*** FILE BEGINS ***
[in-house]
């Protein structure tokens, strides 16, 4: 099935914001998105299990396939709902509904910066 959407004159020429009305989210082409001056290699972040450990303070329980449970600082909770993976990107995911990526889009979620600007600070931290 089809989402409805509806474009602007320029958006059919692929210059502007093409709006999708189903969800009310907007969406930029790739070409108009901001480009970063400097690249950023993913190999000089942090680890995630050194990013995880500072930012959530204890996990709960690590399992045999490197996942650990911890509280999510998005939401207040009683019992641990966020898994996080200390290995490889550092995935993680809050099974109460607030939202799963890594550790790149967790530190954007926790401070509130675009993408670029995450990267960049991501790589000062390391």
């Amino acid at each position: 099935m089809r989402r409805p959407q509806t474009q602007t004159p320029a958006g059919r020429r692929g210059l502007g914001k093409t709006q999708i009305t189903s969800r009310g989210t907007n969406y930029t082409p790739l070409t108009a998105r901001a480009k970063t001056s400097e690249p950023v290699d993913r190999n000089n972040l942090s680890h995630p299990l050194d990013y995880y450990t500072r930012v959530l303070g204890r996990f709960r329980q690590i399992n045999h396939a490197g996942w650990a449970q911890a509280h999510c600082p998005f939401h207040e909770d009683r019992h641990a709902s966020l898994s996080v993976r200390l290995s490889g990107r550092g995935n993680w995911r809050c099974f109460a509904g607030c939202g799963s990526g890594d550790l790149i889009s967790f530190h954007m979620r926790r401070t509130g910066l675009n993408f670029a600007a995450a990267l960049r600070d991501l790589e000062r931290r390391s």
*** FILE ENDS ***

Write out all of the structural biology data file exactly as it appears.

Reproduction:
[in-house]
């Protein structure tokens, strides 16, 4: 099935914001998105299990396939709902509904910066 959407004159020429009305989210082409001056290699972040450990303070329980449970600082909770993976990107995911990526889009979620600007600070931290 089809989402409805509806474009602007320029958006059919692929210059502007093409709006999708189903969800009310907007969406930029790739070409108009901001480009970063400097690249950023993913190999000089942090680890995630050194990013995880500072930012959530204890996990709960690590399992045999490197996942650990911890509280999510998005939401207040009683019992641990966020898994996080200390290995490889550092995935993680809050099974109460607030939202799963890594550790790149967790530190954007926790401070509130675009993408670029995450990267960049991501790589000062390391």
């Amino acid at each position: 099935m089809r989402r409805p959407q509806t474009q602007t004159p320029a958006g059919r020429r692929g210059l502007g914001k093409t709006q999708i009305t189903s969800r009310g989210t907007n969406y930029t082409p790739l070409t108009a998105r901001a480009k970063t001056s400097e690249p950023v290699d993913r190999n000089n972040l942090s680890h995630p299990l050194d990013y995880y450990t500072r930012v959530l303070g204890r996990f709960r329980q690590i399992n045999h396939a490197g996942w650990a449970q911890a509280h999510c600082p998005f939401h207040e909770d009683r019992h641990a709902s966020l898994s996080v993976r200390l290995s490889g990107r550092g995935n993680w995911r809050c099974f109460a509904g607030c939202g799963s990526g890594d550790l790149i889009s967790f530190h954007m979620r926790r401070t509130g910066l675009n993408f670029a600007a995450a990267l960049r600070d991501l790589e000062r931290r390391s």